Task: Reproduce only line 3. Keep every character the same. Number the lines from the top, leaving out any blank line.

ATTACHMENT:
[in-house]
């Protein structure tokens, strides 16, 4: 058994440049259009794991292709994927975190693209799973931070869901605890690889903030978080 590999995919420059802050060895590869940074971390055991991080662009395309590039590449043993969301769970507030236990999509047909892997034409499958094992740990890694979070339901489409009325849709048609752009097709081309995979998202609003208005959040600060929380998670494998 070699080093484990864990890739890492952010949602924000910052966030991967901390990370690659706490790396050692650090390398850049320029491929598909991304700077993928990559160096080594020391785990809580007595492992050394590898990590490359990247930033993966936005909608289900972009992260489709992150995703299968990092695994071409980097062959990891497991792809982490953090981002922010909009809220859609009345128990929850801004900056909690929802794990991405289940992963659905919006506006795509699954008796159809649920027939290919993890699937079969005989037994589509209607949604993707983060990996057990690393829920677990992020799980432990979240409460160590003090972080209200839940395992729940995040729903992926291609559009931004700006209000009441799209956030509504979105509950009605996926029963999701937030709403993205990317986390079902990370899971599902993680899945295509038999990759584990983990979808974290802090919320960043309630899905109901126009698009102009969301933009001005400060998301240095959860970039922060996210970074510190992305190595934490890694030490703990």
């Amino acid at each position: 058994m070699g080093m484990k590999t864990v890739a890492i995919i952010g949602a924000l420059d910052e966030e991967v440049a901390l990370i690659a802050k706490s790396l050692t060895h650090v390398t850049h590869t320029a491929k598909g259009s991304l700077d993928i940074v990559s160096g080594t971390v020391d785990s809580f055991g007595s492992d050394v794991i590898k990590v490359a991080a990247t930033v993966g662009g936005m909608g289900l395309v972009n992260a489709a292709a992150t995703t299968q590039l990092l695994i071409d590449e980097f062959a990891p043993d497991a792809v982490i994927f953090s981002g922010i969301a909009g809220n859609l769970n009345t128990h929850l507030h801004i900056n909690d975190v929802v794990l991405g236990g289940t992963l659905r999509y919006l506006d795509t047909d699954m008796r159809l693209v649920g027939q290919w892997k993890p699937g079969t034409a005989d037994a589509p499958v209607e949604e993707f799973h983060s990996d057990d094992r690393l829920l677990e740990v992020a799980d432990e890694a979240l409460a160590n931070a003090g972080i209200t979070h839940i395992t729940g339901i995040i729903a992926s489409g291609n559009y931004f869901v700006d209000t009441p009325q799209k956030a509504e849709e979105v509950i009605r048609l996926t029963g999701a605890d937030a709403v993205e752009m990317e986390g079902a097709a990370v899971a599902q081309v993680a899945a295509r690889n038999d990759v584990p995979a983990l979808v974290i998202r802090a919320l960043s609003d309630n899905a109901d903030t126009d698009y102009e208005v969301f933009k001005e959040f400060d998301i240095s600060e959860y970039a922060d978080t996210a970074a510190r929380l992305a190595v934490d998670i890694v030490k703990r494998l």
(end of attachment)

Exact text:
């Amino acid at each position: 058994m070699g080093m484990k590999t864990v890739a890492i995919i952010g949602a924000l420059d910052e966030e991967v440049a901390l990370i690659a802050k706490s790396l050692t060895h650090v390398t850049h590869t320029a491929k598909g259009s991304l700077d993928i940074v990559s160096g080594t971390v020391d785990s809580f055991g007595s492992d050394v794991i590898k990590v490359a991080a990247t930033v993966g662009g936005m909608g289900l395309v972009n992260a489709a292709a992150t995703t299968q590039l990092l695994i071409d590449e980097f062959a990891p043993d497991a792809v982490i994927f953090s981002g922010i969301a909009g809220n859609l769970n009345t128990h929850l507030h801004i900056n909690d975190v929802v794990l991405g236990g289940t992963l659905r999509y919006l506006d795509t047909d699954m008796r159809l693209v649920g027939q290919w892997k993890p699937g079969t034409a005989d037994a589509p499958v209607e949604e993707f799973h983060s990996d057990d094992r690393l829920l677990e740990v992020a799980d432990e890694a979240l409460a160590n931070a003090g972080i209200t979070h839940i395992t729940g339901i995040i729903a992926s489409g291609n559009y931004f869901v700006d209000t009441p009325q799209k956030a509504e849709e979105v509950i009605r048609l996926t029963g999701a605890d937030a709403v993205e752009m990317e986390g079902a097709a990370v899971a599902q081309v993680a899945a295509r690889n038999d990759v584990p995979a983990l979808v974290i998202r802090a919320l960043s609003d309630n899905a109901d903030t126009d698009y102009e208005v969301f933009k001005e959040f400060d998301i240095s600060e959860y970039a922060d978080t996210a970074a510190r929380l992305a190595v934490d998670i890694v030490k703990r494998l």